TV: The Mire (Season 1)

The reward isn’t particularly high, but The Mire is a low-risk, low time investment show for fans of dark, twisty European crime stories. This Polish show takes place in remote, backwoods town in the early 1980s. Just as jaded veteran reporter Witold Wanycz (Andrzej Seweryn) is gearing up to defect to the west, hotshot new reporter Piotr Zarzycki (Dawid Ogrodnik) arrives in town, looking to make a name for himself. Together, they develop an interest in a big, controversial story: the death of a prostitute in the town’s eerie woods, which appears to be connected with a deceased local official. The crime is politically sensitive, and both the police and the media seem equally content to sweep it under the rug once a convenient but unlikely scapegoat confesses to the murders. The reporters, however, sense there’s something more to the story. Witold cynically tries to write it off, but Piotr refuses to stop investigating, and ultimately they come together to uncover the dark, shocking truth behind the crimes.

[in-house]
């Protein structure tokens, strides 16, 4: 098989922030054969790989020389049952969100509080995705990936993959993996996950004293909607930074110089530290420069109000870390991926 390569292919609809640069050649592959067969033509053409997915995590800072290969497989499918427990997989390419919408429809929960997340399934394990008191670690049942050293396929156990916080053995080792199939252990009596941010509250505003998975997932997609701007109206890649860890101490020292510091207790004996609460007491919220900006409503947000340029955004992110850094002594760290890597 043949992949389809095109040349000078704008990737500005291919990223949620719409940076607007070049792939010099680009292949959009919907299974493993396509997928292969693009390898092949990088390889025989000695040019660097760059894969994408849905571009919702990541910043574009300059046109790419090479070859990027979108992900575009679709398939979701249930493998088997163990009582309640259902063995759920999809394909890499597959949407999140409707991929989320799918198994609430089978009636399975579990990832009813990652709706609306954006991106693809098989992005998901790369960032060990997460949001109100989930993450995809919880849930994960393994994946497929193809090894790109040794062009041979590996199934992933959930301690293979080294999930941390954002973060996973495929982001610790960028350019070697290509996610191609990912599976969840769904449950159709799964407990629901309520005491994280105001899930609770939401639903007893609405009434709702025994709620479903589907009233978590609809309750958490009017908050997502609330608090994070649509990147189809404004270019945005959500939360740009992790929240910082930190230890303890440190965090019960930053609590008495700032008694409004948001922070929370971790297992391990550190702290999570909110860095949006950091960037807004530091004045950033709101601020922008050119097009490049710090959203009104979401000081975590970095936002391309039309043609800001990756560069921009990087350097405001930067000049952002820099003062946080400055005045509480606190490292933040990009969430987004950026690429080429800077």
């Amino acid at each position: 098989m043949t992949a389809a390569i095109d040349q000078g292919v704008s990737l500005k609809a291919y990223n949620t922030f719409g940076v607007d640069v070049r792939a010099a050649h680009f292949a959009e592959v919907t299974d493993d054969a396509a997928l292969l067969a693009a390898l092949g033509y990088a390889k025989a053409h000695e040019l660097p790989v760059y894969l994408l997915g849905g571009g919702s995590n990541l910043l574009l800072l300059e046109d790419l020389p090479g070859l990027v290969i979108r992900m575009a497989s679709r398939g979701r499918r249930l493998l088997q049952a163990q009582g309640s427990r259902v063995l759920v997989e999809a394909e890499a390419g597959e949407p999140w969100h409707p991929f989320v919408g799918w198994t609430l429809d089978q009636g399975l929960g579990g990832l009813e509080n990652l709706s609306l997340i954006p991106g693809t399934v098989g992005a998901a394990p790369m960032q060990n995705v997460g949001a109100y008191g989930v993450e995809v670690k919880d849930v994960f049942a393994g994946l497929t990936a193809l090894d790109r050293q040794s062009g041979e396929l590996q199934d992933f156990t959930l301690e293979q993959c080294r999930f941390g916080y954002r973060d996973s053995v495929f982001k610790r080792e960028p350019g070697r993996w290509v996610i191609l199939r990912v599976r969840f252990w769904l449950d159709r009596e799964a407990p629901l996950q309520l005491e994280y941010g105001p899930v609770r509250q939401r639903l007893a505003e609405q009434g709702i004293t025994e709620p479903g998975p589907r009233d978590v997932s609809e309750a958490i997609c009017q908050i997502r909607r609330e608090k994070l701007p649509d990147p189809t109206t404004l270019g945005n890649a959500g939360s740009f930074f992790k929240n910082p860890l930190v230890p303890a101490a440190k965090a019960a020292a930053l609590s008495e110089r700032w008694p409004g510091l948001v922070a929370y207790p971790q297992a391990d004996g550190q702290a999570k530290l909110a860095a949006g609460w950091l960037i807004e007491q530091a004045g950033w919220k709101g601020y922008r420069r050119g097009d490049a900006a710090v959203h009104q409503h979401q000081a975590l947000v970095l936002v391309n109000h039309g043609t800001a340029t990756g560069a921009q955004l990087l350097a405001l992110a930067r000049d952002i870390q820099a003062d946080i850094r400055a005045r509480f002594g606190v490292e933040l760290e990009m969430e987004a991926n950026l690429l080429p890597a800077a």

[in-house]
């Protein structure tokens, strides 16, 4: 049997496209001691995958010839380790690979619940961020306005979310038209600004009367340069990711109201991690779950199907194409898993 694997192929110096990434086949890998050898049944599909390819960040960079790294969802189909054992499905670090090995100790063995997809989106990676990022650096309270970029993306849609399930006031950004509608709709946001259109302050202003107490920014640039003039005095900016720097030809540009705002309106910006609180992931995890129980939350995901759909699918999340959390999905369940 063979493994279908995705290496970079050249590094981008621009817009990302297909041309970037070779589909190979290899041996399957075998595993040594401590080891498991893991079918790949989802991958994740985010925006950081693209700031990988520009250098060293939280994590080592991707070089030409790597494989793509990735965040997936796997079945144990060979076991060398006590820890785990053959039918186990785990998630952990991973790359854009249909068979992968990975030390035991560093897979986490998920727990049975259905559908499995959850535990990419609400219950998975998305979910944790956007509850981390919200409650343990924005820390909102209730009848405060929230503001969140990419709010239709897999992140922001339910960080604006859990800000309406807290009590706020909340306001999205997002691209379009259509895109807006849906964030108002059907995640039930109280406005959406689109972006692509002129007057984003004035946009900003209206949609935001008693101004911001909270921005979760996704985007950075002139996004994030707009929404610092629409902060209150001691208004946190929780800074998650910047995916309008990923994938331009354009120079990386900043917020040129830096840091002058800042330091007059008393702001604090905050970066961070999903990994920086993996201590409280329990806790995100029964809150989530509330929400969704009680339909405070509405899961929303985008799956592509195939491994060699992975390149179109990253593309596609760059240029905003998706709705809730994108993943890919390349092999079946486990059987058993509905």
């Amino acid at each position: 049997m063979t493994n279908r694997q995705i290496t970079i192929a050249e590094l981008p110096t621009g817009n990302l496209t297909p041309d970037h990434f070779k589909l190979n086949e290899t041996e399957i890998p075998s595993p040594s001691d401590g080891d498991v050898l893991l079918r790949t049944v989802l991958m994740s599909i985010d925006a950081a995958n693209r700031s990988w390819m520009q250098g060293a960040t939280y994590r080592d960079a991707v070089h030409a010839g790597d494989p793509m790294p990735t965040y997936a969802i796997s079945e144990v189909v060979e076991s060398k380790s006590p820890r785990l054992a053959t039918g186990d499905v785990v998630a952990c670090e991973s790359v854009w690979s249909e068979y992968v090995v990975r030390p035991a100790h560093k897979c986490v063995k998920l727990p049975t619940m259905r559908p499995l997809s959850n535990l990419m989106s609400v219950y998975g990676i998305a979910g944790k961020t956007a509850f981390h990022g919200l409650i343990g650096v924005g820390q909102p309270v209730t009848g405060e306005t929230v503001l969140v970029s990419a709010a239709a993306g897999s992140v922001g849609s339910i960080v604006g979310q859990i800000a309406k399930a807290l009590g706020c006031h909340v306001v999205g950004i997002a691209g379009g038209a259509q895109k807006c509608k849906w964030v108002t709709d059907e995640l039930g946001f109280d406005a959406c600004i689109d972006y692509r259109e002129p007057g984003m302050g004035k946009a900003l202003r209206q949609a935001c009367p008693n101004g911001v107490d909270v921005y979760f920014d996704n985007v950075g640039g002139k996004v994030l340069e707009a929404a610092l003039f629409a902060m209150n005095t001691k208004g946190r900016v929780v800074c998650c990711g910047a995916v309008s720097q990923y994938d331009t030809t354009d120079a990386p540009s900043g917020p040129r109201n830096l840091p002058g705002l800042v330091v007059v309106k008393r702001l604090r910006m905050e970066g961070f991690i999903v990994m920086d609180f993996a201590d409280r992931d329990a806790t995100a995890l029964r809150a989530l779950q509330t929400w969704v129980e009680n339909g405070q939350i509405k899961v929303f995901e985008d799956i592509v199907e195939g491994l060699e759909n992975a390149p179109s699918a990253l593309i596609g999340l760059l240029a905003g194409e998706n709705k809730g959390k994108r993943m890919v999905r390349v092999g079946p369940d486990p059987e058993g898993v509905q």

The Mire is a well realized period mystery, and like most of the Polish TV I’ve seen, it’s rather unforgiving in its language and complexity—in a good way, presenting both a criminal case and a world that are nuanced, richly imagined, and realistically complicated. In this case, the shadow of communist authoritarianism looms over the bleak setting, and informs the stories of its unconventional protagonists: Witold (the washed-up veteran disgusted by the systems to which he’s become complicit) and Piotr (the angry young firebrand, rebelling against the toxicity of his Party-connected father). The rest of the cast provides able support, with the most conspicuous standouts being Zofia Wichlasz as Piotr’s quietly suffering wife Teresa, and Nel Kaczmarek and Jan Cięciara as star-crossed teenagers whose fate is connected with the murders. It’s perhaps not as addictive or impactful as certain other Eurocrime shows I’ve enjoyed, and the usual trigger-warning caveats apply when it comes to the macabre details, but overall it’s an accomplished, efficient effort that tells its story well.

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